Citation: Journal of Neuroanaesthesiology and Critical Care 2020; 07: 062-066
      PubDate: 2020-06-11T00:00:00+01:00
      DOI: 10.1055/s-0040-1713017
      Issue No: Vol. 07, No. 02 (2020)
       
  • COVID-19 and Neurosurgery: Time for Triage
    • Journal of Neuroanaesthesiology and Critical Care 2020; 07: 067-069
      DOI: 10.1055/s-0040-1712816



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      Journal of Neuroanaesthesiology and Critical Care 2020; 07: 067-0692020-06-11T00:00:00+01:00
      Issue No: Vol. 07, No. 02 (2020)
       
  • Sedation and Anesthesia for Magnetic Resonance Imaging during the COVID-19
           Pandemic: Perspective
    • Journal of Neuroanaesthesiology and Critical Care
      DOI: 10.1055/s-0040-1718972



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      Journal of Neuroanaesthesiology and Critical Care ; : -2020-10-25T00:00:00+01:00
       
  • Using Smartphone Application to Guide the Angulation of Head End of
           Patient Bed
    • Journal of Neuroanaesthesiology and Critical Care
      DOI: 10.1055/s-0040-1717831



      Thieme Medical and Scientific Publishers Private Ltd. A-12, Second Floor, Sector -2, NOIDA -201301, India

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      Journal of Neuroanaesthesiology and Critical Care ; : -2020-10-16T00:00:00+01:00
       
  • Conduct of Neuroanesthesiology and Neurocritical Care Final Examination
           during COVID-19: Challenges and Experience!
    • Journal of Neuroanaesthesiology and Critical Care
      DOI: 10.1055/s-0040-1717832



      Thieme Medical and Scientific Publishers Private Ltd. A-12, Second Floor, Sector -2, NOIDA -201301, India

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      Journal of Neuroanaesthesiology and Critical Care ; : -2020-10-16T00:00:00+01:00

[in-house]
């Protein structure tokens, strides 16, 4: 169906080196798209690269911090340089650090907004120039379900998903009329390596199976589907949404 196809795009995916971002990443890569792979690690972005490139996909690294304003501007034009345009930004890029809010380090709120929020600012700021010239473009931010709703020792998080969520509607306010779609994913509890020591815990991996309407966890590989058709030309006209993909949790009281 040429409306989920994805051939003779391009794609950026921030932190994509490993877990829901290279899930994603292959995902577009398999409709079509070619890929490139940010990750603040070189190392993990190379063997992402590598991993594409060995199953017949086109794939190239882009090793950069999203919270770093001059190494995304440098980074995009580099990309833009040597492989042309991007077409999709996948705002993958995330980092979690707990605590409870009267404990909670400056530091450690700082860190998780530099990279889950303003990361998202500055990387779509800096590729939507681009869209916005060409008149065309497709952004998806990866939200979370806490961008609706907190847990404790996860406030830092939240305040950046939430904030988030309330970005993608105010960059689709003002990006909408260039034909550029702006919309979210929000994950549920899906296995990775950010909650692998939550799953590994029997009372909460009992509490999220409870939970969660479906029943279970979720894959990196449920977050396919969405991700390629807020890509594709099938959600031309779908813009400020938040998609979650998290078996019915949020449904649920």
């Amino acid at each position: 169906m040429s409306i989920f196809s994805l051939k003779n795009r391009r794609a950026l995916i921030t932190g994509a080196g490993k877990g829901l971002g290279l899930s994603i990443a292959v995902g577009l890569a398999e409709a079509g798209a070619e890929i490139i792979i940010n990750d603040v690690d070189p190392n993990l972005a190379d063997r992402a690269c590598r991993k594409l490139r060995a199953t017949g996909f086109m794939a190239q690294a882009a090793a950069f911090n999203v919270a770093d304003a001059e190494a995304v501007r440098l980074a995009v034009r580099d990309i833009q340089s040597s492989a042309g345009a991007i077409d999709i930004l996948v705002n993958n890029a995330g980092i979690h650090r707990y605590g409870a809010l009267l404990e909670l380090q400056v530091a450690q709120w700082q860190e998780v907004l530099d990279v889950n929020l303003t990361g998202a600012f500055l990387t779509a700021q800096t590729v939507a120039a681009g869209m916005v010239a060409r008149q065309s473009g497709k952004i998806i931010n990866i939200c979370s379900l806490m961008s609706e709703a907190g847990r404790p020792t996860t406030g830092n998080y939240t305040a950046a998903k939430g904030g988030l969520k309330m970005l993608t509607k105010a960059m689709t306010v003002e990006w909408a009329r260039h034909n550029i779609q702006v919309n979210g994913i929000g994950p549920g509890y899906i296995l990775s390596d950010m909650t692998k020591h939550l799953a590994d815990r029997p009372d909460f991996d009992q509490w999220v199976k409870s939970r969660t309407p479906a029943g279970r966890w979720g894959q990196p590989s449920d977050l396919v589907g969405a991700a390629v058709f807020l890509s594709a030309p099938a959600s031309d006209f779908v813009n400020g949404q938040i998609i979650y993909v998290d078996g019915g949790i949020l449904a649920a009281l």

• Convalescent Plasma Therapy for COVID-19: Current Status and Future
           Directions

    • Authors: Seshan; Jayanth, Dube, Surya K., Rajagopalan, Vanitha, Panda, Pragyan S., Rath, Girija P.
      Abstract: The ongoing pandemic of coronavirus disease 2019 (COVID-19) has triggered a global health crisis probably due to a lack of a reliable cure till date. Several clinical trials are ongoing, but initial results have not been overly promising. Convalescent plasma (CP), which refers to plasma collected from individuals recovered from an illness and developed antibodies against the pathogen, is also being proposed as a therapeutic option for COVID-19 treatment in severe cases to achieve short-term immunity against the virus. Use of CP is not new, and it has been used in various outbreaks over the past century, ranging from the Spanish influenza outbreak in 1918 to the recent Middle East respiratory syndrome (MERS). However, data available on its use in COVID-19 patients is limited. Use of CP so far is restricted to a “rescue therapy” and needs further trials to assess its possible use in other situations (prevention, postexposure prophylaxis) and patient populations (considering age and comorbid illnesses). In this review, we will try to summarize the current status of use of CP for COVID-19 and ongoing trials in India and elsewhere and will discuss the possible avenues for its use in future.
      Citation: Journal of Neuroanaesthesiology and Critical Care ; : -
      PubDate: 2020-10-16T00:00:00+01:00
      DOI: 10.1055/s-0040-1716594
       
  • Safe Operation Theatre and Intensive Care Unit during COVID-19 Pandemic:
           An Innovative Way to Widen the Safety Net
    • Journal of Neuroanaesthesiology and Critical Care
      DOI: 10.1055/s-0040-1716427



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      Journal of Neuroanaesthesiology and Critical Care ; : -2020-09-22T00:00:00+01:00
       
  • Acute Sialadenitis and Threatened Airway following Posterior Fossa Surgery
    • Journal of Neuroanaesthesiology and Critical Care
      DOI: 10.1055/s-0040-1716424



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      Journal of Neuroanaesthesiology and Critical Care ; : -2020-09-17T00:00:00+01:00
       
  • Comparison of Dexmedetomidine Infusion versus Scalp Block with 0.5%
           Ropivacaine to Attenuate Hemodynamic Response to Skull Pin Insertion in
           Craniotomy: A Prospective, Randomized Controlled Trial

    • Authors: Singh, Georgene, Arimanikam, Ganesamoorthi, Lionel, Karen R., V; Smita, Yadav, Bijesh, Arulvelan, Appavoo, Sethuraman, Manikandan